Menís Cat 5, 62-mile road race through farmland about 45 minutes south-east of Seattle. Rolling course (2,300í total climb), but no sustained climbs. Field size was about 45 riders. Finished with lead group, but near back, maybe 12th or 13th. I had absolutely no gas to sprint on the 400m climb to the finish and lost a lot of ground. Finished in 2:44:19, with an average speed of 22.5 mph.

    Some notes:
    Since this was my first road race, my main goal was simply to finish with the main group. Just on that score, this was a success. I did not get dropped or even feel close to getting dropped. This was a big worry Ė since I havenít been riding with a team, I really didnít know for sure whether I was at the same level as other people in a real race. I think Iíll feel more confident being more aggressive next time out.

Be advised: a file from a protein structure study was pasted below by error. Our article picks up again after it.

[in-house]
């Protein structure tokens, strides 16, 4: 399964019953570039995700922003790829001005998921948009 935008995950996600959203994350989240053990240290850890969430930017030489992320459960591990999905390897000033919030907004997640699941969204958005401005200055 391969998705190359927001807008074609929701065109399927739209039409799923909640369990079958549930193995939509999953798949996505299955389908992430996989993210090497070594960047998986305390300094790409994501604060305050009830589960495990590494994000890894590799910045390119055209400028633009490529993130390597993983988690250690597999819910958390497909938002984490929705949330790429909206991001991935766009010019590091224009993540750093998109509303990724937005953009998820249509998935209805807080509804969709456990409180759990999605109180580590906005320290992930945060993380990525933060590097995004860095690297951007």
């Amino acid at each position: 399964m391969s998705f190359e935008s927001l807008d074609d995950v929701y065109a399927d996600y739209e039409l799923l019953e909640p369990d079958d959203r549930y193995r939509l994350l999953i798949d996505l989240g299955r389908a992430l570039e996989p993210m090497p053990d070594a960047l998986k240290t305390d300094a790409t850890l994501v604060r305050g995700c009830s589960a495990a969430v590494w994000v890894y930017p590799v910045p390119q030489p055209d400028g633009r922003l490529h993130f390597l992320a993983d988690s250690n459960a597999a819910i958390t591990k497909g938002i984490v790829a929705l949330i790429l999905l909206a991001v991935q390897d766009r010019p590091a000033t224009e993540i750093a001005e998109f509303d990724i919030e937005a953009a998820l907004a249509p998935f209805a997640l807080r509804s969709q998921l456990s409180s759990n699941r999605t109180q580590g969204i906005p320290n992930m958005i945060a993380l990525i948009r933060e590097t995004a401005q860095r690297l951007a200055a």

Regarding the training level, I was pretty happy except for the finish. I think this is still a result of my late-peak training schedule Ė that same lack of ďtop end speed.Ē Hopefully this will improve over the season. Frustrating to go into the final stretch in good position and then watch 7 or 8 people slide by you. Because it was uphill, it all seems to happen in slow motionÖ In addition, I had a bit of trouble with the gearing (there was 100 meters of 5% about 400 meters before the finish), should have dropped into the lower ring; instead, I ended up mashing my way up to the 200m mark and felt pooped out even before starting to sprint

    I rubbed handlebars - hard - with a guy in a turn. We didnít panic, nothing happened. He apologized, and I was even cool enough to remember to say ďeh, rubbiní is raciní,Ē the way Iíve learned it here on BF.

    On breakaways: Iím not sure if it was a cat 5 thing or just the course, but in the whole day, nobody got more than about 50 yards OTF before being chased down. It didnít help that because of the rollers, every time somebody busted a gap, there would be a downhill that would accelerate the pack back up. But it also seemed like people werenít committing that hard to trying to get away. I realized that probably everybody else is doing the same thing Iím doing Ė trying to see what this is like, not wanting to overextend themselves. Oh yeah, weíre all cat 5s and NONE of us really knows what weíre doing.